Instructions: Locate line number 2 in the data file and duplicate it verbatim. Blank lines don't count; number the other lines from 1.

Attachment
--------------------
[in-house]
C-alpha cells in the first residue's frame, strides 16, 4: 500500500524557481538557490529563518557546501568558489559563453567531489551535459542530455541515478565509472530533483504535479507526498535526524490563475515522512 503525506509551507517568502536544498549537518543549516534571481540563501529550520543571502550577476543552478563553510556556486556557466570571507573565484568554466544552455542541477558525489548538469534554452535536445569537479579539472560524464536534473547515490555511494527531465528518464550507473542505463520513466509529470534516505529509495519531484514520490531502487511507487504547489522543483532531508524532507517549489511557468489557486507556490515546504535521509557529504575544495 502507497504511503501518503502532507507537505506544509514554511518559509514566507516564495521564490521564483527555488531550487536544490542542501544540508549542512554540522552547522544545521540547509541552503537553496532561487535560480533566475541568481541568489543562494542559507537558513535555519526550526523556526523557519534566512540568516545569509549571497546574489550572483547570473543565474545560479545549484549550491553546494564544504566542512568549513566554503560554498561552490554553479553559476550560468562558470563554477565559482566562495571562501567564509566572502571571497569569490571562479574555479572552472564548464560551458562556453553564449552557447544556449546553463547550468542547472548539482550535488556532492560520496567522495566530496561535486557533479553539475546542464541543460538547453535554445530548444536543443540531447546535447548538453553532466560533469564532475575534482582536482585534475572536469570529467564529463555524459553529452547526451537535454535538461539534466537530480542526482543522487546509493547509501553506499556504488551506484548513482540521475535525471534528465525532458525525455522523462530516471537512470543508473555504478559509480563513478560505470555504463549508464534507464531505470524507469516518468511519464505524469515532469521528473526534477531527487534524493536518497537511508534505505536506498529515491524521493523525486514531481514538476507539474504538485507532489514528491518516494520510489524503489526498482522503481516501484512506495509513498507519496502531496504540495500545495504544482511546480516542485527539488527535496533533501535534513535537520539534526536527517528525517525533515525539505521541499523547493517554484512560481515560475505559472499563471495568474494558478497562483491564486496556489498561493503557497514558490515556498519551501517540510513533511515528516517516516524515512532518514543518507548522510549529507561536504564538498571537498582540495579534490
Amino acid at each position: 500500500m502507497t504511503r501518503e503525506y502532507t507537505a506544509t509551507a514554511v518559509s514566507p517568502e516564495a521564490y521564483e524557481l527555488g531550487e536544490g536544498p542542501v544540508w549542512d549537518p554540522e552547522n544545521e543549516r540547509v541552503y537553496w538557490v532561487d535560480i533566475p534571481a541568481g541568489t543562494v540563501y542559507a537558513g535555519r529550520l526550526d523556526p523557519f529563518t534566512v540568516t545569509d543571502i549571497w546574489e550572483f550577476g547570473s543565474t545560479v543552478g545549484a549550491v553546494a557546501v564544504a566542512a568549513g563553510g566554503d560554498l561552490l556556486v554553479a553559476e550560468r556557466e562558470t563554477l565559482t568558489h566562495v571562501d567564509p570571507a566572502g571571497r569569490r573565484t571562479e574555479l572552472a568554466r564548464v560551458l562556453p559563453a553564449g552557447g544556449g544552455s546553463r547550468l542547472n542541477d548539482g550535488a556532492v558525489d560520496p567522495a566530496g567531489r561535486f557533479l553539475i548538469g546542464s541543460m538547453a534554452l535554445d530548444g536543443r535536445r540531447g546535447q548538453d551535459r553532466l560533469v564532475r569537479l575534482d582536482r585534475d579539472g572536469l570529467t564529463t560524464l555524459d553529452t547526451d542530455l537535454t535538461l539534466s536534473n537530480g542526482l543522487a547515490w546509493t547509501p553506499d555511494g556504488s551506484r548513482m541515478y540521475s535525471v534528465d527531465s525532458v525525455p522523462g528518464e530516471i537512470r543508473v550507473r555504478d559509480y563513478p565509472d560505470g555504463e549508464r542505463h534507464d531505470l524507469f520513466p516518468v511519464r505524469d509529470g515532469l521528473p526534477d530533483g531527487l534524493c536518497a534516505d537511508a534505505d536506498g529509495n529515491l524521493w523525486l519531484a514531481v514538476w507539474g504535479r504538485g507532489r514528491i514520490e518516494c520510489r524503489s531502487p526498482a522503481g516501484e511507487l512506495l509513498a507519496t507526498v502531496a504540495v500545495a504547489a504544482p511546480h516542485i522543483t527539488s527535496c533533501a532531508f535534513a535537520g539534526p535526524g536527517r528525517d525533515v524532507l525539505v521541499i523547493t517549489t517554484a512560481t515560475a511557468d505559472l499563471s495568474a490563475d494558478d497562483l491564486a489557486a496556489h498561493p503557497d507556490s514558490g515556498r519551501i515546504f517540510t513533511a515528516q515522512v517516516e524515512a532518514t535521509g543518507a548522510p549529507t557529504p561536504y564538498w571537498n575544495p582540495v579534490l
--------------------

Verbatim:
C-alpha cells in the first residue's frame, strides 16, 4: 500500500524557481538557490529563518557546501568558489559563453567531489551535459542530455541515478565509472530533483504535479507526498535526524490563475515522512 503525506509551507517568502536544498549537518543549516534571481540563501529550520543571502550577476543552478563553510556556486556557466570571507573565484568554466544552455542541477558525489548538469534554452535536445569537479579539472560524464536534473547515490555511494527531465528518464550507473542505463520513466509529470534516505529509495519531484514520490531502487511507487504547489522543483532531508524532507517549489511557468489557486507556490515546504535521509557529504575544495 502507497504511503501518503502532507507537505506544509514554511518559509514566507516564495521564490521564483527555488531550487536544490542542501544540508549542512554540522552547522544545521540547509541552503537553496532561487535560480533566475541568481541568489543562494542559507537558513535555519526550526523556526523557519534566512540568516545569509549571497546574489550572483547570473543565474545560479545549484549550491553546494564544504566542512568549513566554503560554498561552490554553479553559476550560468562558470563554477565559482566562495571562501567564509566572502571571497569569490571562479574555479572552472564548464560551458562556453553564449552557447544556449546553463547550468542547472548539482550535488556532492560520496567522495566530496561535486557533479553539475546542464541543460538547453535554445530548444536543443540531447546535447548538453553532466560533469564532475575534482582536482585534475572536469570529467564529463555524459553529452547526451537535454535538461539534466537530480542526482543522487546509493547509501553506499556504488551506484548513482540521475535525471534528465525532458525525455522523462530516471537512470543508473555504478559509480563513478560505470555504463549508464534507464531505470524507469516518468511519464505524469515532469521528473526534477531527487534524493536518497537511508534505505536506498529515491524521493523525486514531481514538476507539474504538485507532489514528491518516494520510489524503489526498482522503481516501484512506495509513498507519496502531496504540495500545495504544482511546480516542485527539488527535496533533501535534513535537520539534526536527517528525517525533515525539505521541499523547493517554484512560481515560475505559472499563471495568474494558478497562483491564486496556489498561493503557497514558490515556498519551501517540510513533511515528516517516516524515512532518514543518507548522510549529507561536504564538498571537498582540495579534490